Here at HCM we speak with a lot of people who want to buy their holiday let through a limited company, and the first question we often ask is: ‘Why?’ There’s a lot of misconceptions and inaccurate information around this topic, and it’s important to understand the facts before making any decisions.
Covering everything from tax benefits to legalities, our comprehensive guide answers the biggest questions you may have about using a limited company to purchase a holiday let.
Why go through a limited company?
First things first, let’s deal with one of the biggest misconceptions: ‘I need to buy via a limited company in order to offset my mortgage interest.’
The idea of buying residential property through a limited company was somewhat accelerated by buy-to-let landlords, following punitive changes to the way in which they could account for mortgage interest. These changes dictated that landlords were no longer permitted to offset their full mortgage interest against the profit of their buy-to-let. Shortly, this will get to the stage where landlords can only claim a basic rate tax credit, in place of what was full mortgage interest offset.
The way to get around this problem was to purchase a buy-to-let through a limited company, which aren’t governed by those same rules. Inside of a limited company, you are able to offset the mortgage interest against your profit.
However, the reality for holiday lets is different as they are not treated the same as buy-to-lets. When a property is deemed to be a furnished holiday let under HMRC’s guidelines, it is considered by HMRC to be a business. As such, there is no limit on the amount of mortgage interest that you can offset against your profits.
So, if someone came to HCM and said, ‘I want to purchase a holiday let through a limited company so that I can offset my mortgage interest,’ we would reply that, contrary to their understanding, you do not necessarily need to go through a limited company. Read more about mortgage interest and holiday let tax benefits here.
Now, let’s consider some of the more valid reasons why you would want to use a limited company to purchase a holiday let.
Reason one: so that you can choose when to declare profit
If you’ve bought a holiday let through a limited company, then the profit it makes will stay in that limited company until you take it out – and you can make the decision when to do this.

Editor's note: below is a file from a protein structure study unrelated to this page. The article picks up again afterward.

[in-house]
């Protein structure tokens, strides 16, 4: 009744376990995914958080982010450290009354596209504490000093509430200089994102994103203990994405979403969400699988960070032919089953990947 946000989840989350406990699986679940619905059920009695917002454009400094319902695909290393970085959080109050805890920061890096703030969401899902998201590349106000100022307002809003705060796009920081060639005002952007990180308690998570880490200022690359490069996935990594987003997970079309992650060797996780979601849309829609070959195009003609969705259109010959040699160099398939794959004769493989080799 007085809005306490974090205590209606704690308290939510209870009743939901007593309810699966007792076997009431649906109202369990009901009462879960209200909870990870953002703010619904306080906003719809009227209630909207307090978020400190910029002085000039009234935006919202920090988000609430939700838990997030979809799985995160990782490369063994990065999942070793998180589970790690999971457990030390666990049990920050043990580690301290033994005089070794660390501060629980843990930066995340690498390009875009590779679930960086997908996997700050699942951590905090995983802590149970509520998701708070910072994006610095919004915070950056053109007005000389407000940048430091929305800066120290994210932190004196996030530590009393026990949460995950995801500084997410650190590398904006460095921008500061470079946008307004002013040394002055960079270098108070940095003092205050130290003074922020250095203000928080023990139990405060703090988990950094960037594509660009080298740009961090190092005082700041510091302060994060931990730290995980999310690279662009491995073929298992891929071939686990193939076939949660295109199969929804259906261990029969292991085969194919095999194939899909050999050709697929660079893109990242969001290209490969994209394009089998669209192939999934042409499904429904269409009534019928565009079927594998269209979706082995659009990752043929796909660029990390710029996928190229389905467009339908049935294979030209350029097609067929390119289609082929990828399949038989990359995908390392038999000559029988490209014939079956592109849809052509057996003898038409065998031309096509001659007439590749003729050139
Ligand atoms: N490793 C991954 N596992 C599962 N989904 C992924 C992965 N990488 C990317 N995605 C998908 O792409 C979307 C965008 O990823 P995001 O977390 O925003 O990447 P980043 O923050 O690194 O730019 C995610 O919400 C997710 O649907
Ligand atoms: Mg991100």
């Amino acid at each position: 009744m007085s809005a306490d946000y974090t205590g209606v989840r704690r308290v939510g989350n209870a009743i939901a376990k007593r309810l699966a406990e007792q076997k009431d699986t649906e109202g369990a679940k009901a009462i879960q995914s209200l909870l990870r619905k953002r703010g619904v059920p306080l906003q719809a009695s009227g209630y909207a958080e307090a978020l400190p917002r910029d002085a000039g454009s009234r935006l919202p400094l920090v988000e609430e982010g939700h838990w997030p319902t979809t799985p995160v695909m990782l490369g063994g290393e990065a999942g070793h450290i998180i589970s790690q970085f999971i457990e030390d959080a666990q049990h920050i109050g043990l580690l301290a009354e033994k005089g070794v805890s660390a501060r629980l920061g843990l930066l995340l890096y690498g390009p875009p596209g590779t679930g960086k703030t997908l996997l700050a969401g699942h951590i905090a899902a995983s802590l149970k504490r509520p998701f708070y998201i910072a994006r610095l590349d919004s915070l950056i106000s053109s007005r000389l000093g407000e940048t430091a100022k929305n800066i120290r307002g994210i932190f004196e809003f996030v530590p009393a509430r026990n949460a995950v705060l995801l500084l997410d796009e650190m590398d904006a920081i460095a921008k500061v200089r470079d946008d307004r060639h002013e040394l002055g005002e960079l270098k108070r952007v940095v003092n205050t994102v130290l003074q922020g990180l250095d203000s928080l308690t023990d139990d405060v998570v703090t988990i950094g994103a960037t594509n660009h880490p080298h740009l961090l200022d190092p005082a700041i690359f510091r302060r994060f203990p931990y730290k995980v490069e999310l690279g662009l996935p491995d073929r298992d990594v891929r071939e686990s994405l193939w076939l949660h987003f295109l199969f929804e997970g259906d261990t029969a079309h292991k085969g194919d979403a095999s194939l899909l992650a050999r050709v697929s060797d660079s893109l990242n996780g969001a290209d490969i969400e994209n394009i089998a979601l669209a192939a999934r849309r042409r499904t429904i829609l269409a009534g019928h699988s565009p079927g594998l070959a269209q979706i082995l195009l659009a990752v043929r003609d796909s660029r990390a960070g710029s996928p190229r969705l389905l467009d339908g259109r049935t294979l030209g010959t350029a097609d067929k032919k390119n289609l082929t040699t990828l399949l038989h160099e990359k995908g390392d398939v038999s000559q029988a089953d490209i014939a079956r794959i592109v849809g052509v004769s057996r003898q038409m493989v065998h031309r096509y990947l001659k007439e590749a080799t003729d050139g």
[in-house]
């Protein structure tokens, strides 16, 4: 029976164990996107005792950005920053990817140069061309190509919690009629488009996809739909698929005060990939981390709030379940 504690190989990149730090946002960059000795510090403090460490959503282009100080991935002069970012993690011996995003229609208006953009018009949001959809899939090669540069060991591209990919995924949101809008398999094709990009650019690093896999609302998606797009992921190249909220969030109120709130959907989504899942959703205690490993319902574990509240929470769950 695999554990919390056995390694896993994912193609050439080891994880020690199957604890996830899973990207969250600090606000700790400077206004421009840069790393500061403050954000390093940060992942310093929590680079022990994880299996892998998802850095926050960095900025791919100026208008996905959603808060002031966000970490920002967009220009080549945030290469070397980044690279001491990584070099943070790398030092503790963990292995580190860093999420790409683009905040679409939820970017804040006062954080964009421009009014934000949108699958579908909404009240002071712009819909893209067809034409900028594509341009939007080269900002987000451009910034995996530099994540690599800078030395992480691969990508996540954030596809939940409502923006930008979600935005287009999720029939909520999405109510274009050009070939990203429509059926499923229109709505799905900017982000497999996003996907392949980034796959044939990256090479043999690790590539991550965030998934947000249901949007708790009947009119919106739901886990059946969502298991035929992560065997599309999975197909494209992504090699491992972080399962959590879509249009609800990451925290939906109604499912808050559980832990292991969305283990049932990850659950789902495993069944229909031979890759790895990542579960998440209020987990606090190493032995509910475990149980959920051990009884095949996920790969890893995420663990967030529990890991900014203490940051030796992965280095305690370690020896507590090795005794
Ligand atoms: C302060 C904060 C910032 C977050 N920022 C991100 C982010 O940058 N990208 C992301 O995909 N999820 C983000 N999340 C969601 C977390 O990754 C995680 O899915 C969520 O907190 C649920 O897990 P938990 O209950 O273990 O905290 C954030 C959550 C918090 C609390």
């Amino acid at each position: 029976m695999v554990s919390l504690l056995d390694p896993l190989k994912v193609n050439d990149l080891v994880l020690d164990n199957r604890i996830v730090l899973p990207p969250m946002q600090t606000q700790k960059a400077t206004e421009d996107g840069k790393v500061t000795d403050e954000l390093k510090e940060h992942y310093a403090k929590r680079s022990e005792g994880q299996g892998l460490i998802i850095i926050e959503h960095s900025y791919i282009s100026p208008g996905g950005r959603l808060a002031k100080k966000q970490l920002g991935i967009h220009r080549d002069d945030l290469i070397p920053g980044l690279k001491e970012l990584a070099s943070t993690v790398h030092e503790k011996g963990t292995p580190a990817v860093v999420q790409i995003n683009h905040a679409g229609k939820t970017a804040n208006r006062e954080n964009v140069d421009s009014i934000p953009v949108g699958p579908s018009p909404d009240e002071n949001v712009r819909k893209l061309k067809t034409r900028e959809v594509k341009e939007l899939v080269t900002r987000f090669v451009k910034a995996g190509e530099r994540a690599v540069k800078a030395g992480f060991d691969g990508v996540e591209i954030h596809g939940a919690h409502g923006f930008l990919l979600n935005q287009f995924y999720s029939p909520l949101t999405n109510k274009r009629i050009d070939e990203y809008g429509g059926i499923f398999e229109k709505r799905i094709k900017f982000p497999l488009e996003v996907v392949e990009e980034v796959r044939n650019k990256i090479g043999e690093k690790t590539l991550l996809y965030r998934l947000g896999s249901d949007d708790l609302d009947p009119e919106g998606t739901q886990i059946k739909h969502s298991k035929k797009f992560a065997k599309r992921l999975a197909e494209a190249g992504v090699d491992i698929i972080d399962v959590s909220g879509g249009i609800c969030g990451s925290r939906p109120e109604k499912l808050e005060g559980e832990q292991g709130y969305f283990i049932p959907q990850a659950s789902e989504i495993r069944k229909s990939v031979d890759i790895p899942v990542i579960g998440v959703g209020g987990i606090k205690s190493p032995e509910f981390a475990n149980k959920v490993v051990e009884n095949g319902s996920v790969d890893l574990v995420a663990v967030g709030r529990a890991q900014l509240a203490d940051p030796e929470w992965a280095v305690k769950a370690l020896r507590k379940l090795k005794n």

Let’s say you’re a contractor whose income goes up and down; it might be that you keep all of your profits inside the limited company until your contracting day rate job isn’t going so well and you have low tax rates. You can then pay yourself dividends out of the limited company – in other words, you are managing your tax.
When you run your holiday let in your personal name, on the other hand, you have no choice but to declare your full profits for that year in your tax return.
It’s common for people to want to stay in control of their tax, and running your holiday let through a limited company is a legitimate way to do this – you don’t have to declare all of your yearly profits and face your tax bill increasing even more.
Reason two: to build a holiday let business
It could be that you have ambitions of owning numerous holiday lets and want to create a limited company to run them all through. By building a portfolio of properties inside one limited company, there are financial benefits.
The idea is that you buy the first property and with the profits you make, can buy the second one. Then with the profits from those two properties, can buy the third one, and so on. In other words, you can reuse your returns to form the mortgage deposit of your next property.
Reason three: inheritance tax planning
You might choose to buy through a limited company for future inheritance tax planning. This is a more complex topic and we would refer you on to an accountant to deal with this.
When you decide to use a limited company
So, you’ve made the decision to buy your holiday let through a limited company! Here are some things you should know…